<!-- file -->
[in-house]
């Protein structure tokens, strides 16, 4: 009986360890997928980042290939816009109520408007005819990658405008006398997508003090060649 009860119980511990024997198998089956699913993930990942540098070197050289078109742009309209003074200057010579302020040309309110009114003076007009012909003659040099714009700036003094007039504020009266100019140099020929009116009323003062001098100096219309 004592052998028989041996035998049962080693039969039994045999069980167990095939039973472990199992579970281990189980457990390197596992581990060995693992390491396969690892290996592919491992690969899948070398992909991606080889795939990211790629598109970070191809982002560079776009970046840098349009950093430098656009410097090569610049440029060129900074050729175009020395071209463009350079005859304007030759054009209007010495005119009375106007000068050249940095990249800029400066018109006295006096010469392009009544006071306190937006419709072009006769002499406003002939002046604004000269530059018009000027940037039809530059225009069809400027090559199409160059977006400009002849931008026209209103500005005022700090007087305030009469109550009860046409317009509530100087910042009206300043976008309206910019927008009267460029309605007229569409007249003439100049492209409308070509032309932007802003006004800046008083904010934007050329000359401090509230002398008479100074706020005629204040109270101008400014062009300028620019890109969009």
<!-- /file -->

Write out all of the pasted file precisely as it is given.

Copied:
[in-house]
């Protein structure tokens, strides 16, 4: 009986360890997928980042290939816009109520408007005819990658405008006398997508003090060649 009860119980511990024997198998089956699913993930990942540098070197050289078109742009309209003074200057010579302020040309309110009114003076007009012909003659040099714009700036003094007039504020009266100019140099020929009116009323003062001098100096219309 004592052998028989041996035998049962080693039969039994045999069980167990095939039973472990199992579970281990189980457990390197596992581990060995693992390491396969690892290996592919491992690969899948070398992909991606080889795939990211790629598109970070191809982002560079776009970046840098349009950093430098656009410097090569610049440029060129900074050729175009020395071209463009350079005859304007030759054009209007010495005119009375106007000068050249940095990249800029400066018109006295006096010469392009009544006071306190937006419709072009006769002499406003002939002046604004000269530059018009000027940037039809530059225009069809400027090559199409160059977006400009002849931008026209209103500005005022700090007087305030009469109550009860046409317009509530100087910042009206300043976008309206910019927008009267460029309605007229569409007249003439100049492209409308070509032309932007802003006004800046008083904010934007050329000359401090509230002398008479100074706020005629204040109270101008400014062009300028620019890109969009």